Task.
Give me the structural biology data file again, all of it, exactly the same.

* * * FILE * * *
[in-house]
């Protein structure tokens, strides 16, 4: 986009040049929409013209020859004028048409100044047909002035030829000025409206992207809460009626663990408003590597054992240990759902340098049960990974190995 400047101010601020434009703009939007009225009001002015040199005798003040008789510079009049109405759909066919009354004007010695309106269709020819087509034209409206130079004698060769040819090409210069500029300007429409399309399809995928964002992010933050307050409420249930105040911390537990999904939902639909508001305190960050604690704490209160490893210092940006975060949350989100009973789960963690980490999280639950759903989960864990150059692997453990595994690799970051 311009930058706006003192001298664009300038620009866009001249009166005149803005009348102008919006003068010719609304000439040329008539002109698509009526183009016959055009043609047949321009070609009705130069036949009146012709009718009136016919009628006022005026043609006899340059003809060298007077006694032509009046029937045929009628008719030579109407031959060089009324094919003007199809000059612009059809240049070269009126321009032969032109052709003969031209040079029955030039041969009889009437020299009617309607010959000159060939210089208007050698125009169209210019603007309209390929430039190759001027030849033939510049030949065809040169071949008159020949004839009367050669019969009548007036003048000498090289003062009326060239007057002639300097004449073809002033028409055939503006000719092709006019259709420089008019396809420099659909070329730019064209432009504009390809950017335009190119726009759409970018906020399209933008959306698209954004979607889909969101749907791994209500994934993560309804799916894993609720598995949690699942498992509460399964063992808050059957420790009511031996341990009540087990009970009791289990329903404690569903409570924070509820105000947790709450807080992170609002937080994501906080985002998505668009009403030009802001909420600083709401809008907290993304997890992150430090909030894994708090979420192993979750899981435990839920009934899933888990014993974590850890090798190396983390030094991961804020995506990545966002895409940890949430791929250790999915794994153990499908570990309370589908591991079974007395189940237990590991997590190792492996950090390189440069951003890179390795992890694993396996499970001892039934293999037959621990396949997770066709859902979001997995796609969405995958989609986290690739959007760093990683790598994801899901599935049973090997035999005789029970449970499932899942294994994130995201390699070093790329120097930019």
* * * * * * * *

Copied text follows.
[in-house]
């Protein structure tokens, strides 16, 4: 986009040049929409013209020859004028048409100044047909002035030829000025409206992207809460009626663990408003590597054992240990759902340098049960990974190995 400047101010601020434009703009939007009225009001002015040199005798003040008789510079009049109405759909066919009354004007010695309106269709020819087509034209409206130079004698060769040819090409210069500029300007429409399309399809995928964002992010933050307050409420249930105040911390537990999904939902639909508001305190960050604690704490209160490893210092940006975060949350989100009973789960963690980490999280639950759903989960864990150059692997453990595994690799970051 311009930058706006003192001298664009300038620009866009001249009166005149803005009348102008919006003068010719609304000439040329008539002109698509009526183009016959055009043609047949321009070609009705130069036949009146012709009718009136016919009628006022005026043609006899340059003809060298007077006694032509009046029937045929009628008719030579109407031959060089009324094919003007199809000059612009059809240049070269009126321009032969032109052709003969031209040079029955030039041969009889009437020299009617309607010959000159060939210089208007050698125009169209210019603007309209390929430039190759001027030849033939510049030949065809040169071949008159020949004839009367050669019969009548007036003048000498090289003062009326060239007057002639300097004449073809002033028409055939503006000719092709006019259709420089008019396809420099659909070329730019064209432009504009390809950017335009190119726009759409970018906020399209933008959306698209954004979607889909969101749907791994209500994934993560309804799916894993609720598995949690699942498992509460399964063992808050059957420790009511031996341990009540087990009970009791289990329903404690569903409570924070509820105000947790709450807080992170609002937080994501906080985002998505668009009403030009802001909420600083709401809008907290993304997890992150430090909030894994708090979420192993979750899981435990839920009934899933888990014993974590850890090798190396983390030094991961804020995506990545966002895409940890949430791929250790999915794994153990499908570990309370589908591991079974007395189940237990590991997590190792492996950090390189440069951003890179390795992890694993396996499970001892039934293999037959621990396949997770066709859902979001997995796609969405995958989609986290690739959007760093990683790598994801899901599935049973090997035999005789029970449970499932899942294994994130995201390699070093790329120097930019």